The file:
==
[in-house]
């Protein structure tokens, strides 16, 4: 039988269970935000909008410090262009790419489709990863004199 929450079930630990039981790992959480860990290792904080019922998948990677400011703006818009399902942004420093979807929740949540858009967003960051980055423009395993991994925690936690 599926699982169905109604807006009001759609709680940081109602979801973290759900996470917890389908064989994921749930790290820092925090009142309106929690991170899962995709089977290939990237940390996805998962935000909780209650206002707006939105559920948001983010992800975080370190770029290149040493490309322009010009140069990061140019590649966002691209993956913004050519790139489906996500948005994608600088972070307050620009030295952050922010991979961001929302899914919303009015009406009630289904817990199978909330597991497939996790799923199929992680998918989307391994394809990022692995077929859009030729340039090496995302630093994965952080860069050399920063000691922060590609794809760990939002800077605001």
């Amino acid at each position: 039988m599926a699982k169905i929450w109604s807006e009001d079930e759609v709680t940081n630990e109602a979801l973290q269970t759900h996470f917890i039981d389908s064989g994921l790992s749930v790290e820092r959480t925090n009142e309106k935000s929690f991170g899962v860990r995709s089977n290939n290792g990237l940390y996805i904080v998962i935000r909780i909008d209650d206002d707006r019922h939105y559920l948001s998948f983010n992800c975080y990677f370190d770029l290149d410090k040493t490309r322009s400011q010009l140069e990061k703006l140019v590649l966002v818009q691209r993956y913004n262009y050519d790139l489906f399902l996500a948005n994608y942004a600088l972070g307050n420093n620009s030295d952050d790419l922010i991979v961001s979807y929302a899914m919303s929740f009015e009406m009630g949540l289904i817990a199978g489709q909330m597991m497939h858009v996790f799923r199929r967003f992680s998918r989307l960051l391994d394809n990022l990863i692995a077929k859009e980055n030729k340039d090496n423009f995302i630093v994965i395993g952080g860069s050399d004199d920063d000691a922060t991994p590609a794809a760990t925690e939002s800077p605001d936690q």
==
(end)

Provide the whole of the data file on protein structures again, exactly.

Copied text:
[in-house]
């Protein structure tokens, strides 16, 4: 039988269970935000909008410090262009790419489709990863004199 929450079930630990039981790992959480860990290792904080019922998948990677400011703006818009399902942004420093979807929740949540858009967003960051980055423009395993991994925690936690 599926699982169905109604807006009001759609709680940081109602979801973290759900996470917890389908064989994921749930790290820092925090009142309106929690991170899962995709089977290939990237940390996805998962935000909780209650206002707006939105559920948001983010992800975080370190770029290149040493490309322009010009140069990061140019590649966002691209993956913004050519790139489906996500948005994608600088972070307050620009030295952050922010991979961001929302899914919303009015009406009630289904817990199978909330597991497939996790799923199929992680998918989307391994394809990022692995077929859009030729340039090496995302630093994965952080860069050399920063000691922060590609794809760990939002800077605001």
């Amino acid at each position: 039988m599926a699982k169905i929450w109604s807006e009001d079930e759609v709680t940081n630990e109602a979801l973290q269970t759900h996470f917890i039981d389908s064989g994921l790992s749930v790290e820092r959480t925090n009142e309106k935000s929690f991170g899962v860990r995709s089977n290939n290792g990237l940390y996805i904080v998962i935000r909780i909008d209650d206002d707006r019922h939105y559920l948001s998948f983010n992800c975080y990677f370190d770029l290149d410090k040493t490309r322009s400011q010009l140069e990061k703006l140019v590649l966002v818009q691209r993956y913004n262009y050519d790139l489906f399902l996500a948005n994608y942004a600088l972070g307050n420093n620009s030295d952050d790419l922010i991979v961001s979807y929302a899914m919303s929740f009015e009406m009630g949540l289904i817990a199978g489709q909330m597991m497939h858009v996790f799923r199929r967003f992680s998918r989307l960051l391994d394809n990022l990863i692995a077929k859009e980055n030729k340039d090496n423009f995302i630093v994965i395993g952080g860069s050399d004199d920063d000691a922060t991994p590609a794809a760990t925690e939002s800077p605001d936690q």